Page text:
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Helderash

Use of Undefined Type

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Hello folks! Im currently working on a small 2D Direct-X tile engine, in the hopes of making a simple tic-tac-toe game. I've recently been debugging the code, but theres two errors I just cant seem to sort out, and they're driving me nuts. The errors are: c:\documents and settings\james dobrowski\my documents\visual studio 2005\projects\2d game shell\2d game shell\graphicscore.h(515) : error C2027: use of undefined type 'cTexture' c:\documents and settings\james dobrowski\my documents\visual studio 2005\projects\2d game shell\2d game shell\graphicscore.h(16) : see declaration of 'cTexture' c:\documents and settings\james dobrowski\my documents\visual studio 2005\projects\2d game shell\2d game shell\graphicscore.h(515) : error C2227: left of '->GetTextureCOM' must point to class/struct/union/generic type on the following line of code: if(FAILED(m_pD3DDevice->SetTexture(Num, Texture->GetTextureCOM()))) return false; The function it lies within is as follows: bool cGraphics::SetTexture(short Num, cTexture *Texture) { if(m_pD3DDevice == NULL || Num < 0 || Num > 7) return false; if(Texture == NULL) { if(FAILED(m_pD3DDevice->SetTexture(Num, NULL))) return NULL; }else{ if(FAILED(m_pD3DDevice->SetTexture(Num, Texture->GetTextureCOM()))) return false; } return true; } Texture is a class which is below, defined in the usual way. class cTexture { //Code here. }; At the top of the code, I've added the line "class cTexture;" so it may be used by previously defined code. If anyone could help with this it would be greatly appreciated. Thankyou for everything!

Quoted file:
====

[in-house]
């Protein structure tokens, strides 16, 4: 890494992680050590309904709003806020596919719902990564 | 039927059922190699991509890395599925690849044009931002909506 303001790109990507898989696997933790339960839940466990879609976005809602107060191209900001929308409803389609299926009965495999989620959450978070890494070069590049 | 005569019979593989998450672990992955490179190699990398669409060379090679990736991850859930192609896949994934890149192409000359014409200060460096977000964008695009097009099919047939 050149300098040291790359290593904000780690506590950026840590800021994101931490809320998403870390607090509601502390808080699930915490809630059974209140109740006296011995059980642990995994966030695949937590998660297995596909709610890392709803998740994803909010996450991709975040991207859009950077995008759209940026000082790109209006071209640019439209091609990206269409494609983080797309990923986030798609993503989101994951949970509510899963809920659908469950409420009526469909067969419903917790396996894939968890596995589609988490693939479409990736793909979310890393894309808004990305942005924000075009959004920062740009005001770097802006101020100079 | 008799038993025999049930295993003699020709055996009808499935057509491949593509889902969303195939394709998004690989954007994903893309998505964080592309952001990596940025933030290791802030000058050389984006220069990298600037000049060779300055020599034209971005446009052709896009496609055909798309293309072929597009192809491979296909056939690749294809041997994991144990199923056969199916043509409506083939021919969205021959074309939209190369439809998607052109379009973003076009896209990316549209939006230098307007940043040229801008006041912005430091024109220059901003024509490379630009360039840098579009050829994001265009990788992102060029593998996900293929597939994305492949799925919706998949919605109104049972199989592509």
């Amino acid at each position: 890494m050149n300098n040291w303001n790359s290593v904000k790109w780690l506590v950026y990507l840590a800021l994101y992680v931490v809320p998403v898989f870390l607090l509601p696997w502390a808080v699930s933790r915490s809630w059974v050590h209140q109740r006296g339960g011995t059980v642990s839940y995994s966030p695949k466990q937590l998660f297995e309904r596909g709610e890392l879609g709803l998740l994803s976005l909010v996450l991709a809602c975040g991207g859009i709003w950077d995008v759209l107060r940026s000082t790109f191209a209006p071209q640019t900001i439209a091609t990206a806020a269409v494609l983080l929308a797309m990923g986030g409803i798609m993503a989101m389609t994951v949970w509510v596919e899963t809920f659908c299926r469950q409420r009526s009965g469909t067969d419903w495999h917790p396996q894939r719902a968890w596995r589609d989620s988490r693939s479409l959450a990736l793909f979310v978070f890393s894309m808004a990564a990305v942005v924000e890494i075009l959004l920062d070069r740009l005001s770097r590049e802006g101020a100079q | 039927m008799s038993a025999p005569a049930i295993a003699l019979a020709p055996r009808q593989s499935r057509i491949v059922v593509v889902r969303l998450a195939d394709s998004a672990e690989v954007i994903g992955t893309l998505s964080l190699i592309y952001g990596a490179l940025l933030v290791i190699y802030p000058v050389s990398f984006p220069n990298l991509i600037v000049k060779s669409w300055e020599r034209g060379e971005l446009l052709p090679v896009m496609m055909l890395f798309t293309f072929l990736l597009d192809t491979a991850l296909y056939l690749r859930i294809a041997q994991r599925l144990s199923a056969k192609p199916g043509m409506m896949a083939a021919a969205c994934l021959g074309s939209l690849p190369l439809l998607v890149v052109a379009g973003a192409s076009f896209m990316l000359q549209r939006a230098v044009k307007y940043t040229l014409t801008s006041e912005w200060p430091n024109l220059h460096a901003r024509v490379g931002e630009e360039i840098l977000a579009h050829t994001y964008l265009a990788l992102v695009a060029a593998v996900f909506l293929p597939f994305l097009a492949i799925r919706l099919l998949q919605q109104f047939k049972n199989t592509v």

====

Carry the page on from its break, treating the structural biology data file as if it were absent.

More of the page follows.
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Adding "class cTexture" won't help if you want to access it's member functions or variables. For that, you need to include the header file that has the full declaration of cTexture.

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Aha! I just had the two classes together in the same header file, so i suspected it would be okay. I guess I have some re-organising to do.

Thanks for the help MENTAL!

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0) Use [code][/code] or [source][/source] tags as appropriate for posting code, please.

1) Some refactoring:


bool cGraphics::SetTexture(short Num, cTexture *Texture) {
if (m_pD3DDevice == NULL || Num < 0 || Num > 7)
return false;
}

void* TexComPtr = Texture == NULL ? NULL : Texture->GetTextureCOM();
return !(FAILED(m_pD3DDevice->SetTexture(Num, TexComPtr)));
}


That is based on the following observations:

- It's poor style to use 'NULL' when you want a boolean return type. It happens to work (NULL is 0, and 0 is false), but is inconsistent, and misleading (NULL is expected to indicate a null pointer). Similarly, don't use NULL to mean a 0-value integer or a 0-value character ('\0' - on ascii tables this is sometimes referred to as NUL, with one L).

- The SetTexture call is effectively the same in both cases; therefore we could just use the if-logic to determine the value for the second parameter.

- But the calculation there is simple enough that we can in turn just use the ternary operator. I did assign that result to a temporary, though, because the overall expression is quite long otherwise. You should change 'void*' to the actual type returned by the GetTextureCOM() call (obviously I don't know what that is).

- Finally, we can get rid of the if-condition entirely, by simply noting that false is returned when FAILED(blah) and true is returned otherwise. The resulting !(FAILED construct is ugly, though; IIRC there's a SUCCESS macro as well or something like that, but I'm not sure of the actual name.

- You might want to do something about the magic numbers bounding 'Num', too.

2) As was indicated, the problem is with the source organization. The *real* problem is that you are trying to put code like this in a header file. Don't do that. Definitions of functions only really work in header files if they are inline (either explicitly marked 'inline' or written within the class body). You should only use that for things that are simple (because you can bloat the code by trying to inline big things) *and* unlikely to change much (because you are effectively welding them into what is supposed to be the interface to your class).

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